When the last descendent died in the 1990s, the Parker Ranch was given in trust to four beneficiaries, and it funds many community-based activities. It also keeps alive the tradition of the Hawaiian cowboy, or paniolo.
Waimea, the hub of the northern community, is also known colloquially as "the home of horizontal rain". These hills were once covered with sandalwood forests, but now small farms, growing organic vegetables and flowers, have sprung up in their place.
Most of the island's food was once imported from the mainland, but in the past 20 years, a strong farm-to-table movement, started by chef Peter Merriman, has promoted the best of what the local farmers can offer. Merriman's eponymous restaurant in Waimea is crowded with diners who go there to sample the tasty tomatoes and artisanal products such as creamy goat's cheese.
The Volcanoes National Park is the major tourist attraction of the island. The park contains the glowing caldera of Kilauea volcano, as well as a number of related sites, including the 500 year-old Thurston Lava Tube and the Jaggar Museum of Volcanology, with its working seismographs, where you can learn all about the formation of the volcanoes.
The park also offers a fantastic range of spectacular landscapes for walkers, such as the Devastation Trail across land that was completely buried in cinders during the 1959 fountain eruption.
We stayed a night at the only guest house right on the crater, the Volcano House, where in the evenings there's competition for the lounge chairs that offer a panoramic view of the glowing caldera as it turns pink in the dusk, one of the world's great sights. From the guest house, we took walks along the crater rim, through bushland studded with eucalyptus, tree ferns and wild ginger.
They say you can identify a person from the Big Island's county seat, Hilo, because they always carry an umbrella. Situated on the lush windward coast, the town gets about 300 centimetres of rainfall a year, but two-thirds of it falls at night.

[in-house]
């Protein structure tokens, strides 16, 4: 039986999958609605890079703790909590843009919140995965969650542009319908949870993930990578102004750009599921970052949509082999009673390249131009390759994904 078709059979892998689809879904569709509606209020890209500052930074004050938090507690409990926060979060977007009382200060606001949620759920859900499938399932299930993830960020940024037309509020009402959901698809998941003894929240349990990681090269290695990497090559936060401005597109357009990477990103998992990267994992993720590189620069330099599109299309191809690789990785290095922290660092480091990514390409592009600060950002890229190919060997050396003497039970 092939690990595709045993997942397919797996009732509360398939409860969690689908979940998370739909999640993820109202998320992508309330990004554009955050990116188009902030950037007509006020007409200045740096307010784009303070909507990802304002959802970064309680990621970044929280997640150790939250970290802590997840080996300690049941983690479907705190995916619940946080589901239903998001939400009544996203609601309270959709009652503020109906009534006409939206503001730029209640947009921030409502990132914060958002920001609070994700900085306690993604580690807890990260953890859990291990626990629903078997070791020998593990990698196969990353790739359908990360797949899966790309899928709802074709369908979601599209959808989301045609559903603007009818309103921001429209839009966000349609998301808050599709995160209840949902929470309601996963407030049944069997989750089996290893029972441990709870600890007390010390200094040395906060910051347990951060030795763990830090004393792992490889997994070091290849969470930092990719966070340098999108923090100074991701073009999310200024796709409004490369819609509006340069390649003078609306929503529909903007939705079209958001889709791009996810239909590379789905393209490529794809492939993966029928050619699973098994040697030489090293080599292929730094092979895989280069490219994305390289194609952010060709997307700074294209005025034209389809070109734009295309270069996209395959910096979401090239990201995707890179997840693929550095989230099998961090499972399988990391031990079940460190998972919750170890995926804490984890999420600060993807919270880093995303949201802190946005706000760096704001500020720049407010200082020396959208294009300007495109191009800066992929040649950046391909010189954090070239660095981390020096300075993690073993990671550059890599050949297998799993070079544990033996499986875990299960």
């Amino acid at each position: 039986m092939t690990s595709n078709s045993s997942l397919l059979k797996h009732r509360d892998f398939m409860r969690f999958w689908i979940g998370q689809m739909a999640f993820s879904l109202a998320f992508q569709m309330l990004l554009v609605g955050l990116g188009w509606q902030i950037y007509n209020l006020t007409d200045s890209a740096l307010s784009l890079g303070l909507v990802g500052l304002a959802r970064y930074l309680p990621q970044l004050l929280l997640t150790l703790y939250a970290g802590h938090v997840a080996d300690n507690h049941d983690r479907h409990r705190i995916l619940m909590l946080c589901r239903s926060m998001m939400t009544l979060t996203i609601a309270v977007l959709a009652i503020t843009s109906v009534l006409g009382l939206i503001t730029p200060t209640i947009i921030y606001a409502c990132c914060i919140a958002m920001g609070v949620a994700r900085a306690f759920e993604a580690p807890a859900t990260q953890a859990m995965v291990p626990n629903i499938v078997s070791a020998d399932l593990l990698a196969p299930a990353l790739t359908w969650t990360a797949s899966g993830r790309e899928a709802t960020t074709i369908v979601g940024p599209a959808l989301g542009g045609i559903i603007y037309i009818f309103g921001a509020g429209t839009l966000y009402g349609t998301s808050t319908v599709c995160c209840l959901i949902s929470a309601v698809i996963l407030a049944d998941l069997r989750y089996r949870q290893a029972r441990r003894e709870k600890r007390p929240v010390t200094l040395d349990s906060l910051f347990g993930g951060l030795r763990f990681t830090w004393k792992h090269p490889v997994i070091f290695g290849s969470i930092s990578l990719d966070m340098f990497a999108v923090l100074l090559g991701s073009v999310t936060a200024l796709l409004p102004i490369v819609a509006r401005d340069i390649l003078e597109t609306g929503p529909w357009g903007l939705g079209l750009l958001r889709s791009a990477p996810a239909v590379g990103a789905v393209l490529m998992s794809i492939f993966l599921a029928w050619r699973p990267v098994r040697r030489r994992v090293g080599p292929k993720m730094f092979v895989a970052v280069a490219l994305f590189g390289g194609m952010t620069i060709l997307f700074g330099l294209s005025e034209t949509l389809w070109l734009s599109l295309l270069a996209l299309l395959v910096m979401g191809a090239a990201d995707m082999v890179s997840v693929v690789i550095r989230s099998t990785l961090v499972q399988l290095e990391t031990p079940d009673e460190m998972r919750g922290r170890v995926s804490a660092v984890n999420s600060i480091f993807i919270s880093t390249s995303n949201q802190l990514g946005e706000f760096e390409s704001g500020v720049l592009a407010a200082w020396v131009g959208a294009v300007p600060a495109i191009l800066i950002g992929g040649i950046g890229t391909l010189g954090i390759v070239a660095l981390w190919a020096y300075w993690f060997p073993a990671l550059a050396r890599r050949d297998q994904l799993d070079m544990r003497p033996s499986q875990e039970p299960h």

Hilo is full of funky little cafes, some excellent casual restaurants, fashion boutiques, lovely beaches and a tented farmers' market where you can sample the island's diverse selection of ethnic cuisines, from coconut curries, sushi rolls to delicious poke ahi, a spicy raw tuna salad.
We stayed at the historic Shipman Inn, where owner Barbara-Ann Anderson provided an extensive dossier of where to eat and what to do on this side of the island. You could happily fill a week.
During my visit to the Big Island, I visited friends who live on the coast south of Puna. This corner of the island is different once more, featuring dense coastal jungle and a jagged coastline of volcanic beaches popular with surfers.
It's idyllic, as there are few people in this part of the world. Perhaps that's not surprising - the 1983-86 eruptions of Kilauea spewed molten lava for 12 kilometres down to the beach. It has hardened into beautiful swirls of rock and sharp outcrops that are brittle like glass, creating some of the most gorgeous landscapes I've seen anywhere.
The writer travelled as a guest of Hawaiian Tourism, Hawaiian Airlines and the featured hotels and resorts.
MORE INFORMATION gohawaii.com.
GETTING THERE Fly to Honolulu and then to Kona or Hilo airports (about 1hr). See hawaiianairlines.co.nz.
STAYING THERE Four Seasons Resort Hualalai; see fourseasons.com/hualalai;
FIVE MORE THINGS TO DO
TAKE A HIKE Small-group nature tours in a customised 4x4 Pinzgauer are guided by passionate, eco-minded local experts with a deep insider knowledge of the Big Island, its customs, history and environment. See hawaii-forest.com.
LOVE THE LAVA Kilauea erupts into the sea at a certain point along the coast, and you can hop on a lava boat cruise that takes you close to the flow. When the tours don't operate, consider the challenging 12-hour hike to the source of the flow - a walk around the crater at Volcanoes National Park. See seelava.com.
COFFEE BREAK Some of the finest coffee in the world is produced in the rich volcanic soils of the Kona coffee belt. Many plantations, such as Greenwell, are still run by local families and are open to visitors, with free tours of the coffee-making process and plenty of samples of coffee. See greenwellfarms.com.
FLAT OUT The beautiful oceanside park along the black lava flats of the southern Kona coast once housed the royal residence; now it illustrates the traditional island way of life. See nps.gov/puho.
COCONUT COWBOYS This two-day event each February is the place to find local cowboys, paniolos, a vibrant part of Big Island life. See hawaiirodeostampede.com.